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A contractor who is not an electrician tried to be "helpful" and opened an outlet box (and other nearby boxes that were drawing the same power) that wasn't working to try and fix it. He changed some connections, added a wire, and also cut a wire. He ended up getting power to the broken outlet, however his "fix" ended up blowing a different circuit and we lost power in an adjoining room. I had a real electrician come in - he said the contractor had added an unnecessary wire which he removed, and he also said the contractor had connected a ground and Hotwire. (He said they were the same color so it may have been confusing). So now all of the outlets, at least in the two rooms that were seemingly effected, are working and the fuses are fine. He can't figure out what the cut wire goes to so he just capped it off. he said there was no danger from having this cut wire in the wall - he said since my walls are concrete I won't have an electrical Fire even if that wire did overheat. He said if it was resting a short somewhere then a fuse would blow. He said since it appears everything is working now it is hard to figure out what that wire was for. Does this all sound right and I should just not worry about it? Or do I need to start tearing down walls to figure out where the cut wire came from?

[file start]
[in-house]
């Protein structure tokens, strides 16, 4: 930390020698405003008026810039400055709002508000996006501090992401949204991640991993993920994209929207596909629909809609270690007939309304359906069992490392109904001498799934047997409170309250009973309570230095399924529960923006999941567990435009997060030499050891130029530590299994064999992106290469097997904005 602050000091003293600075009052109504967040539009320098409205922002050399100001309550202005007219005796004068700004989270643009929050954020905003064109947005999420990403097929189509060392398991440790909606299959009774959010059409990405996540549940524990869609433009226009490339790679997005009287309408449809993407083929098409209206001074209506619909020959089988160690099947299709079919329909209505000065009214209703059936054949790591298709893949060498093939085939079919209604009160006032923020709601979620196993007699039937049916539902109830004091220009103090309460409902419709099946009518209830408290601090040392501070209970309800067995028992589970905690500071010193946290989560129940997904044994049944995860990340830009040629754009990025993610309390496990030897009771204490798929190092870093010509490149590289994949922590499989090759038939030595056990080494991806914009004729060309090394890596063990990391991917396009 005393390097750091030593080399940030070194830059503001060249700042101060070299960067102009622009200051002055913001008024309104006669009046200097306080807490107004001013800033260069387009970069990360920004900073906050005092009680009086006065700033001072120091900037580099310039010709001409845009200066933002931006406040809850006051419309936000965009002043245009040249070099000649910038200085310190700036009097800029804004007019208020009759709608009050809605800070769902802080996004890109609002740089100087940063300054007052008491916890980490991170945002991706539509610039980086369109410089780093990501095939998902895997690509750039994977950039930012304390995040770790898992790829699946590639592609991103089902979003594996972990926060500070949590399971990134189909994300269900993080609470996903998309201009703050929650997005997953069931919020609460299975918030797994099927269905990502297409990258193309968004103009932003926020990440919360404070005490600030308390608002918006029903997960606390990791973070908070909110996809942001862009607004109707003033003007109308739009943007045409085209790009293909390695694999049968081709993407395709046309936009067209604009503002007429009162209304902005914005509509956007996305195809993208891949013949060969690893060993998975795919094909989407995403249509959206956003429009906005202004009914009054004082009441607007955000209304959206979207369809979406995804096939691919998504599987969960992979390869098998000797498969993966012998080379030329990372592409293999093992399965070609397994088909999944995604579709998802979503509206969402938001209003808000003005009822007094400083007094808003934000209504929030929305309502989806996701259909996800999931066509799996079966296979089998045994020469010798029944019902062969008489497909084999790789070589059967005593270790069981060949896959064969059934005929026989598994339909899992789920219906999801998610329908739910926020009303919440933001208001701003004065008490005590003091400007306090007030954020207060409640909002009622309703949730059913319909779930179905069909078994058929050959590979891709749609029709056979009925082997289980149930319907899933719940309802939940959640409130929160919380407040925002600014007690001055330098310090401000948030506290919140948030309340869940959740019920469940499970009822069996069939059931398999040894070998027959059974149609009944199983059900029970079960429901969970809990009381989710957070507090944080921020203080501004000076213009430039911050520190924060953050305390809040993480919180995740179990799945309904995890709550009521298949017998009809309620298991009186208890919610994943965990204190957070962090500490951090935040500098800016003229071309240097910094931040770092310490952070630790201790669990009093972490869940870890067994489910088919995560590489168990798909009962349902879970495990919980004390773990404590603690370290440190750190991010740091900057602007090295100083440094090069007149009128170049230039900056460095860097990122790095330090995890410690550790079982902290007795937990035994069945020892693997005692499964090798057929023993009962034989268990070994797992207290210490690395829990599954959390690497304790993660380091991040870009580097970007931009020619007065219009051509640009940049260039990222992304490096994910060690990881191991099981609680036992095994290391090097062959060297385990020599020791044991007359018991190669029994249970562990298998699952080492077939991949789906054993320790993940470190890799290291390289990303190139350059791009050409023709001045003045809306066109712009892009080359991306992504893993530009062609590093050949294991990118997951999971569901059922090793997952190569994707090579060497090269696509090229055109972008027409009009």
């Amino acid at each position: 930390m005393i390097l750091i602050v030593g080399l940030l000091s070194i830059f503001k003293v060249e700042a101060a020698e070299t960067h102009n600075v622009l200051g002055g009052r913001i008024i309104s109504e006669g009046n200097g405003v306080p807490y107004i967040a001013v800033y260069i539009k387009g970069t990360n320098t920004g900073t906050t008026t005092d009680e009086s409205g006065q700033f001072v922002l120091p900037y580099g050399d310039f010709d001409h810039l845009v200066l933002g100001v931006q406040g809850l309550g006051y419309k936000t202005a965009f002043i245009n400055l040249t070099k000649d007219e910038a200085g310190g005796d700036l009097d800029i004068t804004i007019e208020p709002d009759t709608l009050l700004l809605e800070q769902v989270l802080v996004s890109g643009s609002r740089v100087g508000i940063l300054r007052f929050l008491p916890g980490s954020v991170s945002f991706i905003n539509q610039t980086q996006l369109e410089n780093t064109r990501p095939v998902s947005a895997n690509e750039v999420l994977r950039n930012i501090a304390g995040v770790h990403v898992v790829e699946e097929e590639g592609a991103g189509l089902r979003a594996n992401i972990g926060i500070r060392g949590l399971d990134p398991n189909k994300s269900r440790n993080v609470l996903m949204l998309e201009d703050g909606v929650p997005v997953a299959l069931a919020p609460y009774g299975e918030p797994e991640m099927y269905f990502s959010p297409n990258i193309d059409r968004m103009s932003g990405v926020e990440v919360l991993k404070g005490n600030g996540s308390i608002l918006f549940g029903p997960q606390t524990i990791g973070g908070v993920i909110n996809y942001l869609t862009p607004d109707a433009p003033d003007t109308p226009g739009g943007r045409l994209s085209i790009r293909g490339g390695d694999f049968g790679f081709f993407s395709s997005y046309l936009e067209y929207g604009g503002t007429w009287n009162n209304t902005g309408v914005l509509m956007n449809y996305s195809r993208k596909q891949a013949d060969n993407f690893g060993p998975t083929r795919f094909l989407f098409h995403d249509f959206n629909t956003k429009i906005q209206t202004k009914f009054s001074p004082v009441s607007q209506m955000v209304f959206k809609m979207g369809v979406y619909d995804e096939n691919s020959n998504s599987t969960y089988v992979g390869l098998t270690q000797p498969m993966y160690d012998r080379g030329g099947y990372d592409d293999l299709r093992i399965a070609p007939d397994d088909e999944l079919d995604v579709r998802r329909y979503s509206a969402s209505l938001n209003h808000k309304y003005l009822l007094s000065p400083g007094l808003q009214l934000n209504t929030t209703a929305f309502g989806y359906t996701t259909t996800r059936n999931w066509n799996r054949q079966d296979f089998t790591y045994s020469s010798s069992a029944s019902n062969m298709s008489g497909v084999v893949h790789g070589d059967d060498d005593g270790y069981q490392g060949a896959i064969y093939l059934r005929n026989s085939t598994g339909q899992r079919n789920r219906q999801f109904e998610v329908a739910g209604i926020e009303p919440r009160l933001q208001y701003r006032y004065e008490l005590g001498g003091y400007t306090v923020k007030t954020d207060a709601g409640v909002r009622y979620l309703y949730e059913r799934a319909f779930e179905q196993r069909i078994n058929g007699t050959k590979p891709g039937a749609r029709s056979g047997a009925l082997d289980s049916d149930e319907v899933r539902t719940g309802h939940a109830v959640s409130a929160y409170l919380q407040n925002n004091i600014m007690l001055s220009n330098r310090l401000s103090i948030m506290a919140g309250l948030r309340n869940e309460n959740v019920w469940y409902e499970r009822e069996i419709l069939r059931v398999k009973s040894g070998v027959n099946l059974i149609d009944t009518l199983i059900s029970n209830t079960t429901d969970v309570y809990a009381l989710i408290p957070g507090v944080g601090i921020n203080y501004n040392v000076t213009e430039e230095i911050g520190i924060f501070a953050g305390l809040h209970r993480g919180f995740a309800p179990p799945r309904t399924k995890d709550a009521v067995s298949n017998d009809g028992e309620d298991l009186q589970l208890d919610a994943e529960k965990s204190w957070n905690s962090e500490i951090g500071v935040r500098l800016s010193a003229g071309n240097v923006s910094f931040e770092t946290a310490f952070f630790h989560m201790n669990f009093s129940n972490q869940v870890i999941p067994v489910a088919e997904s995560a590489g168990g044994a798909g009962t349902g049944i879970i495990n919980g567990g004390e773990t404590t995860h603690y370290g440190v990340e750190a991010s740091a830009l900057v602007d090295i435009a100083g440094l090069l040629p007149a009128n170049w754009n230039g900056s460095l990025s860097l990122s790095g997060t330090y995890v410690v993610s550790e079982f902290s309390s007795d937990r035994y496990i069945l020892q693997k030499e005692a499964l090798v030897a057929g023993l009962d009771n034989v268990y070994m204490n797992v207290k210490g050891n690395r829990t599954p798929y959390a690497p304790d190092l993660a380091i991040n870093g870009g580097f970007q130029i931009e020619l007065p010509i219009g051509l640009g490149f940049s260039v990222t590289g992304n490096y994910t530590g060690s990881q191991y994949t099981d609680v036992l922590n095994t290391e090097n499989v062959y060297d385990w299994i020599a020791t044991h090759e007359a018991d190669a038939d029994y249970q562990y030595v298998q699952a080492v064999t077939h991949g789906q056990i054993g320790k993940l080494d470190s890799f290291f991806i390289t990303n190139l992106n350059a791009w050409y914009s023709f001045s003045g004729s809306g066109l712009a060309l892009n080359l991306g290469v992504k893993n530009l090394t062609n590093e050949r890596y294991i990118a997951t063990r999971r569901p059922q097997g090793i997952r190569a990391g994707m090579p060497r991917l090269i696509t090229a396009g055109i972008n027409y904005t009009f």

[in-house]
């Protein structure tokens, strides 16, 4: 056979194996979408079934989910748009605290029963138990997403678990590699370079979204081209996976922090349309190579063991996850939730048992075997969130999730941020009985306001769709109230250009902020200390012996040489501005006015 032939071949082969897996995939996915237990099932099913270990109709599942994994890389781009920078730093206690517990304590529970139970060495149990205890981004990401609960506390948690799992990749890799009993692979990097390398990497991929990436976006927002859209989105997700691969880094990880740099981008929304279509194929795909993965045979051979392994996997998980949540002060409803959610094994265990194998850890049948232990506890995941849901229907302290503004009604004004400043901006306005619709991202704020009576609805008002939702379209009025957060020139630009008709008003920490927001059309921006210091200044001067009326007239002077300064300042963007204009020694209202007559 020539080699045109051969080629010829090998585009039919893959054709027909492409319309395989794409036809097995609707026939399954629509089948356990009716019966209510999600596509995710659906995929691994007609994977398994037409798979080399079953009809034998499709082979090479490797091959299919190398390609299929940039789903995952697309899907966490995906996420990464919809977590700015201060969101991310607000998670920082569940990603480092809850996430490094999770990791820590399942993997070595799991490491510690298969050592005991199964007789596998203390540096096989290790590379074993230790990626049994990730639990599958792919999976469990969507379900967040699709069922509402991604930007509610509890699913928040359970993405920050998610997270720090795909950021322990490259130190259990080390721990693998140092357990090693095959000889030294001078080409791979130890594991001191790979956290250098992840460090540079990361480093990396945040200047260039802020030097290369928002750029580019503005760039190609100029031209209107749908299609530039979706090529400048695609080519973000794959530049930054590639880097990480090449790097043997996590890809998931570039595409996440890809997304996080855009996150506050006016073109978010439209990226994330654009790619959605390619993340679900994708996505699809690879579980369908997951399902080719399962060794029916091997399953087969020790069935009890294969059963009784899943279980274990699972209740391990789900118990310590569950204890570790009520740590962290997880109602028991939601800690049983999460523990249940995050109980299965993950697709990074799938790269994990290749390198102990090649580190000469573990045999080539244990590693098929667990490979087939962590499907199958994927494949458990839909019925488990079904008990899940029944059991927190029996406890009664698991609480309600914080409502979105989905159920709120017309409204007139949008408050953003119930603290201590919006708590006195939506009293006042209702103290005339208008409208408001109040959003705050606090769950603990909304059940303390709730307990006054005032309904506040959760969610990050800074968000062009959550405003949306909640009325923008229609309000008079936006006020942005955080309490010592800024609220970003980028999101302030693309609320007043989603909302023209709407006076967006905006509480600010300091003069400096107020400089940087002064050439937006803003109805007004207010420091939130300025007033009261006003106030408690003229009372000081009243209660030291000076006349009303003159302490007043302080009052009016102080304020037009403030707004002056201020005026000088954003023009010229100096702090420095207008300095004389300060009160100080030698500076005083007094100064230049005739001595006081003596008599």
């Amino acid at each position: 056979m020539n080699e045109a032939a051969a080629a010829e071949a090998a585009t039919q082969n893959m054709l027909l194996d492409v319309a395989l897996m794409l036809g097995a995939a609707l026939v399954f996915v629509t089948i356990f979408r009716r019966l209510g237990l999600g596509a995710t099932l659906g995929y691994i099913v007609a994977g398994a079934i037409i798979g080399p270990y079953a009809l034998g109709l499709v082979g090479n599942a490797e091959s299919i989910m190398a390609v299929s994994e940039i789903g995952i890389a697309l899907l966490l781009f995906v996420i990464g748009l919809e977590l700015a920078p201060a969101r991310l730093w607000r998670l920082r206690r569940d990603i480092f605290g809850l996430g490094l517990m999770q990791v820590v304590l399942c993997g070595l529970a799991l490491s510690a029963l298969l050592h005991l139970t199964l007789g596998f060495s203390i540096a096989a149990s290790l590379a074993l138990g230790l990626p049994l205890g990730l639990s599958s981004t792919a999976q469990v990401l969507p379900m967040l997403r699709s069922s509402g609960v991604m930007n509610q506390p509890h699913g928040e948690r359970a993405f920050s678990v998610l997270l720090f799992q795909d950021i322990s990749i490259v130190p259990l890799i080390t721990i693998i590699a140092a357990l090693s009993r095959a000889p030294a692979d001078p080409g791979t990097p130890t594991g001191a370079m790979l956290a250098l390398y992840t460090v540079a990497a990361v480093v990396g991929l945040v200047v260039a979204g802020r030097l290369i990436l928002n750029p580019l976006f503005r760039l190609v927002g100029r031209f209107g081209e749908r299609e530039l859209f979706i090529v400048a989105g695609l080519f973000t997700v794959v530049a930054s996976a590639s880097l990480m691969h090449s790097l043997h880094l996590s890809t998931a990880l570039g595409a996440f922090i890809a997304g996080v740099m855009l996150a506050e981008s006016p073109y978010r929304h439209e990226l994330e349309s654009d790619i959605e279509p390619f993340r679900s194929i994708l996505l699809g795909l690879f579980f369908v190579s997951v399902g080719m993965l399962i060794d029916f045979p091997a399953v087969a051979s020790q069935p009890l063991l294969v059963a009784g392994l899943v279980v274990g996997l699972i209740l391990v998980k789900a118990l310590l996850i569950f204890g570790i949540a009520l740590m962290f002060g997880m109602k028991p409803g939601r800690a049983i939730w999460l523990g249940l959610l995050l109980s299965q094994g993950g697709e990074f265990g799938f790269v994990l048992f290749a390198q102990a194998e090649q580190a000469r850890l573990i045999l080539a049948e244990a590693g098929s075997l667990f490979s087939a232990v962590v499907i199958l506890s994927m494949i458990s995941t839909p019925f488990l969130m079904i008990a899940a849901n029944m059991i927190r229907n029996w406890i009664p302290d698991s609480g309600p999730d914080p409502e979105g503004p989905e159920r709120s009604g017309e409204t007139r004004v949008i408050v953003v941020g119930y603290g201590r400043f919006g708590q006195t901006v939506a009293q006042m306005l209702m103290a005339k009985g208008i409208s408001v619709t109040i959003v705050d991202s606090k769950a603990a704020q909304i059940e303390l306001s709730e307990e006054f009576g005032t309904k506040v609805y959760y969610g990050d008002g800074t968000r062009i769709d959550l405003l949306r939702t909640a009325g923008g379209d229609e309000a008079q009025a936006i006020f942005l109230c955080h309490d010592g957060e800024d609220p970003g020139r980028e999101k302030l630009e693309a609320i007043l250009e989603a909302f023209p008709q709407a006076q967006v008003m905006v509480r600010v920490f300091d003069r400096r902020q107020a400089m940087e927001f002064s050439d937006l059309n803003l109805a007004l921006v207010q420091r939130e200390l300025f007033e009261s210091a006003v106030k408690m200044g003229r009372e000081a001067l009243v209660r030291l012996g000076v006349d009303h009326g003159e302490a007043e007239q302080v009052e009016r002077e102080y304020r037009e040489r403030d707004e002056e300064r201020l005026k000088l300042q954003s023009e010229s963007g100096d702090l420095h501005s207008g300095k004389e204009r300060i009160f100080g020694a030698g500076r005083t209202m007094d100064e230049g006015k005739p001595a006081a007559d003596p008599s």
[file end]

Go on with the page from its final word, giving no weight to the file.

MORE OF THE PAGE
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    You're going to trust the opinions of a bunch of whack-a-dos on the internet, over the advice of an Electrician that was actually at your house and saw everything first hand!? – Tester101 Apr 23 '15 at 9:18
  • @Tester101 - Most of the time no way. Sometimes... for sure. – DMoore Apr 23 '15 at 12:34
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Does this all sound right and I should just not worry about it?

If it is causing you concern, you could pay another electrician for a second opinion. I wouldn't bother but you may feel it worthwhile.

do I need to start tearing down walls to figure out where the cut wire came from?

If you must know where the wire leads to, that might eventually be necessary.

There are other tools that can be used for tracing wires without requiring opening up the walls - for example, tone-generators are often used on telecom wiring, I imagine you could isolate the power supply to the house and use that kind of tool.

This might be a lot of work for little reward.

A disconnected wire is unlikely to pose a hazard unless it is a ground/earth wire which might mean that some light-fitting or power outlet which shoudl be earthed is not. An electrician can test lights etc to test the earthing arrangements meet code. You can buy relatively inexpensive tools to test outlets - these might give you some reassurance.

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If the electrician has pronounced it safe and has capped off the wire, I would leave it at that unless you have good reason to mistrust the electrician.

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